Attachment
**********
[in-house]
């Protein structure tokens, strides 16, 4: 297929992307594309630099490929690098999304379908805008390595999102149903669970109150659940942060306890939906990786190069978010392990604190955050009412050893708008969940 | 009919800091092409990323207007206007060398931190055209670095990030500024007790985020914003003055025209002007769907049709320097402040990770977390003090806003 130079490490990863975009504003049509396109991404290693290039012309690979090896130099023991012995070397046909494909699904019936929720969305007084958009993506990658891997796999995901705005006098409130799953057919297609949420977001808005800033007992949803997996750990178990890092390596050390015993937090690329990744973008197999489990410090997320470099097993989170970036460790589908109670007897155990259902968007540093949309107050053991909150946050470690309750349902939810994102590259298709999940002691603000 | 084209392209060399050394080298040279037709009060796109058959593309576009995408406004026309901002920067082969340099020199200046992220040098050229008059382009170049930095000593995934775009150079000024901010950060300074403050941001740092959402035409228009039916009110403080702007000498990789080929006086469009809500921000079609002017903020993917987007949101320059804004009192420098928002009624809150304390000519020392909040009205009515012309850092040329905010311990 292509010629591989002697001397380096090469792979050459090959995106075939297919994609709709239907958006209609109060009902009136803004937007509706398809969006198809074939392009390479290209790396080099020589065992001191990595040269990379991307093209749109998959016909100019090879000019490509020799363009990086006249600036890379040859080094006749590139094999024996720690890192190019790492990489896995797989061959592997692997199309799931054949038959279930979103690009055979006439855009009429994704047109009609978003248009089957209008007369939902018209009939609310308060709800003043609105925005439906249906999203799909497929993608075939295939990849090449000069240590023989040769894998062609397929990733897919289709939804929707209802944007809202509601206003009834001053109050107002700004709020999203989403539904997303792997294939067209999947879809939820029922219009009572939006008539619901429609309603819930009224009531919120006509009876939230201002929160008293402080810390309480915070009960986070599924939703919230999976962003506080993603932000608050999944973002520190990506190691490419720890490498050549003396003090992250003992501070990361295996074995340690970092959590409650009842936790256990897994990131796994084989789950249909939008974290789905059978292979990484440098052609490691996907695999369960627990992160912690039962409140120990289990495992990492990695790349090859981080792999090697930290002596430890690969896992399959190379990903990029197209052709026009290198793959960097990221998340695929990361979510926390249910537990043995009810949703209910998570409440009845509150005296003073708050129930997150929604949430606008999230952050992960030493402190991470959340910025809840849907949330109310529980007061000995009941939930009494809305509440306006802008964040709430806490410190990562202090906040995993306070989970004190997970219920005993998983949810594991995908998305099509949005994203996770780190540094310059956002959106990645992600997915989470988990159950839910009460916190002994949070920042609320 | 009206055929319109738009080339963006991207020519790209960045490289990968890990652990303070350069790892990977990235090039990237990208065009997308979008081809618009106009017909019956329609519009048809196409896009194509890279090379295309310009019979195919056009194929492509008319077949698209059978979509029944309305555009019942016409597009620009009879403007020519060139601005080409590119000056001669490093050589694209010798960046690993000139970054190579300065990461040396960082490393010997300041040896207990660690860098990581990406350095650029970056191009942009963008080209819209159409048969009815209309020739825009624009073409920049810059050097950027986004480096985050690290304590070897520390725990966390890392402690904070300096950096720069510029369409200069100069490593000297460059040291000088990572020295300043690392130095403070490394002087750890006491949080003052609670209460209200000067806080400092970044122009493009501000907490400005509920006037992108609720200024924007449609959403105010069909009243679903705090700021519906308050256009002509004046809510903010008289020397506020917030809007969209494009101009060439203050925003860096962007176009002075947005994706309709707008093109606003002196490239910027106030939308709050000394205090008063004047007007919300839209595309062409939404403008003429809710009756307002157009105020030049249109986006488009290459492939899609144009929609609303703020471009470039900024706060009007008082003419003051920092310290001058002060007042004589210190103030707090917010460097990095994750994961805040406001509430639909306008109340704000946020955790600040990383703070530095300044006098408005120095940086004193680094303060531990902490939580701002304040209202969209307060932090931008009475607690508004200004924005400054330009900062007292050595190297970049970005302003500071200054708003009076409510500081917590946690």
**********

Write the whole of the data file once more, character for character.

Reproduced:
[in-house]
């Protein structure tokens, strides 16, 4: 297929992307594309630099490929690098999304379908805008390595999102149903669970109150659940942060306890939906990786190069978010392990604190955050009412050893708008969940 | 009919800091092409990323207007206007060398931190055209670095990030500024007790985020914003003055025209002007769907049709320097402040990770977390003090806003 130079490490990863975009504003049509396109991404290693290039012309690979090896130099023991012995070397046909494909699904019936929720969305007084958009993506990658891997796999995901705005006098409130799953057919297609949420977001808005800033007992949803997996750990178990890092390596050390015993937090690329990744973008197999489990410090997320470099097993989170970036460790589908109670007897155990259902968007540093949309107050053991909150946050470690309750349902939810994102590259298709999940002691603000 | 084209392209060399050394080298040279037709009060796109058959593309576009995408406004026309901002920067082969340099020199200046992220040098050229008059382009170049930095000593995934775009150079000024901010950060300074403050941001740092959402035409228009039916009110403080702007000498990789080929006086469009809500921000079609002017903020993917987007949101320059804004009192420098928002009624809150304390000519020392909040009205009515012309850092040329905010311990 292509010629591989002697001397380096090469792979050459090959995106075939297919994609709709239907958006209609109060009902009136803004937007509706398809969006198809074939392009390479290209790396080099020589065992001191990595040269990379991307093209749109998959016909100019090879000019490509020799363009990086006249600036890379040859080094006749590139094999024996720690890192190019790492990489896995797989061959592997692997199309799931054949038959279930979103690009055979006439855009009429994704047109009609978003248009089957209008007369939902018209009939609310308060709800003043609105925005439906249906999203799909497929993608075939295939990849090449000069240590023989040769894998062609397929990733897919289709939804929707209802944007809202509601206003009834001053109050107002700004709020999203989403539904997303792997294939067209999947879809939820029922219009009572939006008539619901429609309603819930009224009531919120006509009876939230201002929160008293402080810390309480915070009960986070599924939703919230999976962003506080993603932000608050999944973002520190990506190691490419720890490498050549003396003090992250003992501070990361295996074995340690970092959590409650009842936790256990897994990131796994084989789950249909939008974290789905059978292979990484440098052609490691996907695999369960627990992160912690039962409140120990289990495992990492990695790349090859981080792999090697930290002596430890690969896992399959190379990903990029197209052709026009290198793959960097990221998340695929990361979510926390249910537990043995009810949703209910998570409440009845509150005296003073708050129930997150929604949430606008999230952050992960030493402190991470959340910025809840849907949330109310529980007061000995009941939930009494809305509440306006802008964040709430806490410190990562202090906040995993306070989970004190997970219920005993998983949810594991995908998305099509949005994203996770780190540094310059956002959106990645992600997915989470988990159950839910009460916190002994949070920042609320 | 009206055929319109738009080339963006991207020519790209960045490289990968890990652990303070350069790892990977990235090039990237990208065009997308979008081809618009106009017909019956329609519009048809196409896009194509890279090379295309310009019979195919056009194929492509008319077949698209059978979509029944309305555009019942016409597009620009009879403007020519060139601005080409590119000056001669490093050589694209010798960046690993000139970054190579300065990461040396960082490393010997300041040896207990660690860098990581990406350095650029970056191009942009963008080209819209159409048969009815209309020739825009624009073409920049810059050097950027986004480096985050690290304590070897520390725990966390890392402690904070300096950096720069510029369409200069100069490593000297460059040291000088990572020295300043690392130095403070490394002087750890006491949080003052609670209460209200000067806080400092970044122009493009501000907490400005509920006037992108609720200024924007449609959403105010069909009243679903705090700021519906308050256009002509004046809510903010008289020397506020917030809007969209494009101009060439203050925003860096962007176009002075947005994706309709707008093109606003002196490239910027106030939308709050000394205090008063004047007007919300839209595309062409939404403008003429809710009756307002157009105020030049249109986006488009290459492939899609144009929609609303703020471009470039900024706060009007008082003419003051920092310290001058002060007042004589210190103030707090917010460097990095994750994961805040406001509430639909306008109340704000946020955790600040990383703070530095300044006098408005120095940086004193680094303060531990902490939580701002304040209202969209307060932090931008009475607690508004200004924005400054330009900062007292050595190297970049970005302003500071200054708003009076409510500081917590946690």